The ultimate irony of Batman is that it would have made far more logical sense for Bruce Wayne to sink every penny of his fotune into charity and public service, and had he done that instead of spending millions on crime-fighting equipment, the world would have had much less poverty, disease, crime and hunger in it when Darkseid conquered the universe because there was no Batman.

    I must say, I think there’s potential in the ultimate extension moose n squirrel’s “Bruce Wayne/random teenager formula” comment: a crimefighter who literally recruits a random teenager to be his sidekick before every mission. Like, the equivalent of someone filling in as Batman whenever Bruce is inconveniently dead or paralyzed being Batman tossing a Robin costume at the first person he sees with the right build and hair color and telling him “put this on and stay behind me” to keep people from figuring his identity out if Robon doesn’t show up when Bruce Wayne’s ward is out of town or in the hospital.

  26. So Robin would be like Captain Universe-by-way-of-Skins?

    There was a wunnerful Marshal Law story vaguely along those lines. “Kingdom of the Blind.” Collected in “Marshal Law – Blood Sweat and Fears,” but if you haven’t yet read any Marshal Law, read “Fear and Loathing first.”


  27. LiamK says:

    To be fair, it’s how Kyle became a Green Lantern.

    “Okay, I need to hunt for a new Space Policeman to save the universe oh I’m tired here kid you’ll do have fun with this ring bye!”

  28. LiamK says:

    There’s also an argument about individuals vs groups. Sure, Bruce could make the policy/public services etc much better. But would they be able to stop things that one amazing individual can? Would they be able to stop the Joke/Two-Face/Darkseid?

    (and then the counter argument is whether those people would be around if there wasn’t a Batman. And the counter-tangent argument is how many people Batman inspires. And so on.)

  29. Valhallahan says:

    lol @Matthew Craig!

  30. @LiamK. While your point about endless circle arguments is taken, I’m also going to ignore it to deal with something else you brought up. Does Batman inspire people? I mean, his entire shtick originated out of a desire to intimidate. Can the same template create inspiration and intimidation? (Ok, yes, obviously it does, at least from a story POV, since we’ve had a hundred thousand or so stories about Batman imitators, both in his own title and elsewhere.)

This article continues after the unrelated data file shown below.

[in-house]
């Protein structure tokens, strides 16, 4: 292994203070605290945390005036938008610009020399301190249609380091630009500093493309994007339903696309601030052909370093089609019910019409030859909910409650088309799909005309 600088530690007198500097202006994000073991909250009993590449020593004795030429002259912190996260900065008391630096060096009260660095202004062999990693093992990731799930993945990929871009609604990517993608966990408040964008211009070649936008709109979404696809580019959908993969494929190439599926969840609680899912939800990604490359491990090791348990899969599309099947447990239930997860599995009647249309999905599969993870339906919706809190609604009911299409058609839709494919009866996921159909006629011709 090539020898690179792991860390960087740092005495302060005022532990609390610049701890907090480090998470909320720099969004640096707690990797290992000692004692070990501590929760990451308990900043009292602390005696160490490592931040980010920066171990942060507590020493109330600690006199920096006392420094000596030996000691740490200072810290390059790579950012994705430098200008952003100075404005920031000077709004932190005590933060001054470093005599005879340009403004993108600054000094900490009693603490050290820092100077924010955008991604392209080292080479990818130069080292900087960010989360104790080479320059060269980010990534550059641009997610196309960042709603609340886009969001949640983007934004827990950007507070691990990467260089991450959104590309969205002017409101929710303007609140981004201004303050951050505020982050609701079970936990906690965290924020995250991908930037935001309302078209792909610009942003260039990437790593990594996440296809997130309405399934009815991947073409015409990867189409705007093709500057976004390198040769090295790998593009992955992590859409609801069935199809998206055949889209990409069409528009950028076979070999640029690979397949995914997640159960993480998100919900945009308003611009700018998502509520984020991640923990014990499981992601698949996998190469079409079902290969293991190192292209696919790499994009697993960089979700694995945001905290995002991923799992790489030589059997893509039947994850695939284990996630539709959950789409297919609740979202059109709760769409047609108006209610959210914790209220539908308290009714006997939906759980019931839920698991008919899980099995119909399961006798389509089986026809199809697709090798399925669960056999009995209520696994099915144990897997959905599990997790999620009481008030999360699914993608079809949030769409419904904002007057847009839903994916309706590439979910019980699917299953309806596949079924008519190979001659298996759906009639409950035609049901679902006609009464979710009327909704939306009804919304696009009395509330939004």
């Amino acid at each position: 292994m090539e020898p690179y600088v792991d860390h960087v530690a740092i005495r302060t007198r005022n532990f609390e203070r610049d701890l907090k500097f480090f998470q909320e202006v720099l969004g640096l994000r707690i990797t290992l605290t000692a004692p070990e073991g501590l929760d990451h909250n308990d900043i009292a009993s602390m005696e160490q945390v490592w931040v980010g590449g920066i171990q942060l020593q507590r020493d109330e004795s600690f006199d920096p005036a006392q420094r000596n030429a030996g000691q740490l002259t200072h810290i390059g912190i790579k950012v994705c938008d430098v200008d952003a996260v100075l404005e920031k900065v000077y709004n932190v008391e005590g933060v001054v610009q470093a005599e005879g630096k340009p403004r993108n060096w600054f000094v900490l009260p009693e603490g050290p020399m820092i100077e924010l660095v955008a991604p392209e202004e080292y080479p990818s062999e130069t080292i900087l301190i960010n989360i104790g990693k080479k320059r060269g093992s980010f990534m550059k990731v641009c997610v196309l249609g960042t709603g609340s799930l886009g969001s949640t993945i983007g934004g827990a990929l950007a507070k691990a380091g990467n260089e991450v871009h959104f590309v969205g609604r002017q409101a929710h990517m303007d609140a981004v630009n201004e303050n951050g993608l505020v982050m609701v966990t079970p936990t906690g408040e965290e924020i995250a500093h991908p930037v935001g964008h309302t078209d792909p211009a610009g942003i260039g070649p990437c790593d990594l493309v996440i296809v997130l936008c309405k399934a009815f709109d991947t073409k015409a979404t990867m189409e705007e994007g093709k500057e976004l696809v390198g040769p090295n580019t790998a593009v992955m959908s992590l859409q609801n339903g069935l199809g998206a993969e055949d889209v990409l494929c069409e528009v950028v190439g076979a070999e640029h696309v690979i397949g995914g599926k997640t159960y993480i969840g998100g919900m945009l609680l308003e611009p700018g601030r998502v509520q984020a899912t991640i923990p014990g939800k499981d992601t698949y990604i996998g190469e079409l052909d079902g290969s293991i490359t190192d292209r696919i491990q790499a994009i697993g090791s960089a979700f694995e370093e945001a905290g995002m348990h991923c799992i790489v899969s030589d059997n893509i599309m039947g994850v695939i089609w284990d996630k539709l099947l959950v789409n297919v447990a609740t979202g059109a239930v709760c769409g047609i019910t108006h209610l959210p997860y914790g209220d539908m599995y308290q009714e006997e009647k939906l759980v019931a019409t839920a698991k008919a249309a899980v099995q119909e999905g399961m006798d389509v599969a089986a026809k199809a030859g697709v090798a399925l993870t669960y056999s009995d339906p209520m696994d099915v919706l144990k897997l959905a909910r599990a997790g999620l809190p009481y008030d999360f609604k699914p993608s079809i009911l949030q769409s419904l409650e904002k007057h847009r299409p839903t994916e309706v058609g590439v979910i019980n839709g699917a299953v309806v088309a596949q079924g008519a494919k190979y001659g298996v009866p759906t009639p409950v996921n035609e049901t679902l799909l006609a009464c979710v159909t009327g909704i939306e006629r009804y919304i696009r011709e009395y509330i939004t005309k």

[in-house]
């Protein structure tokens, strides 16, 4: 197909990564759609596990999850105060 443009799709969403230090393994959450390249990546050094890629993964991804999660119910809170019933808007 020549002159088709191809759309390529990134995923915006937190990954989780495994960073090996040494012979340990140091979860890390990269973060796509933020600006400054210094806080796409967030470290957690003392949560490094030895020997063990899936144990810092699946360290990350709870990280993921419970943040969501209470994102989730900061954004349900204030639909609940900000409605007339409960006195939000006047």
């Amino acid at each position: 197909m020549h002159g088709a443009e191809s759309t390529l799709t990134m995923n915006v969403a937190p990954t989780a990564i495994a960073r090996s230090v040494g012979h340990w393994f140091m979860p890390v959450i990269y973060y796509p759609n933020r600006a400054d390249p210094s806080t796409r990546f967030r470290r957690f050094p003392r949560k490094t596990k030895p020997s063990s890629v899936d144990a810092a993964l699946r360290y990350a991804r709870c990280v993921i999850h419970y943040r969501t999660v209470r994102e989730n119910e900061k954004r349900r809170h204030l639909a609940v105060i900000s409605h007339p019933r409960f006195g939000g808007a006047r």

The other question: if he does inspire people, what story fodder could you get about how he inspires them? I think Busiek or Johns did a story a few years back where a clairvoyant/from-the-future character claimed that Superman did more harm than good because his presence encouraged people not to do things for themselves. What does Batman’s presence encourage?

  31. Baines says:

    Superman encourages you to not do things for yourself.

    Batman encourages you to not do bad things, or to at least plan for a potential beating if you do bad things. He does apparently inspire a very small percentage of people to put on masks and beat up bad guys, kind of like the days of the PR success of groups like the Guardian Angels.

    You can depend on Superman to save you from alien psychos attacking a bank, maybe even before the shooting starts. You can’t depend on Batman even showing up before a crime is completed. Even if he happens to pick that particular crime to interrupt, he can’t travel the city in under five seconds even when he puts a jet engine in his car.

    With Batman, sometimes you can only hope that he will later catch the guy that killed you. And honestly, with Gotham’s array of villains, you do have a real risk of dying due to violent crime or random acts of mass-murder. That’s on top of normal thugs popping you in a back alley or during a home invasion.

    Bright and shiny Metropolis, with its headlines of Superman saving a busload of children every day, creates a feeling that things are better than they might actually be. It is easy to ignore its gangs and the average person doesn’t even know what Luthor might be doing to hurt them. Gotham doesn’t give you the same shiny, happy feeling.

  32. Ikhnaton says:

    S.W.O.R.D. and Dr. McCoy’s horsey face:

    I’m pretty sure S.W.O.R.D. is meant as an homage to an old 1980s, mostly British sci-fi sub-genre, where hot take-charge space girls have comedic space adventures with their literally dog-faced boyfriends. Hence Hank’s elongated, off-model nose looking more canine than feline as usual, among other things.

    The only examples of this sub-genre I can remember right now are ‘Dalgoda,’ and maybe ‘Tank Girl’ even though ‘Tank Girl’ was set on Earth and that dude had a kangaroo head not a dog head, but there must have been others.

  33. Ikhnaton says:


    mostly British sci-fi sub-genre

    So of course after saying that, I discover that both Jan Strnad and Dennis Fujitake, the creators of ‘Dalgoda,’ are Americans…

  34. […] Let’s throw down the first few I find: Comic Book Resources, Comics Bulletin, Comics Daily, House To Astonish, Department H and Hot […]

  35. Ikhnaton, good point. Add Halo Jones and her robot dog-thing to that list. If two things can be a list.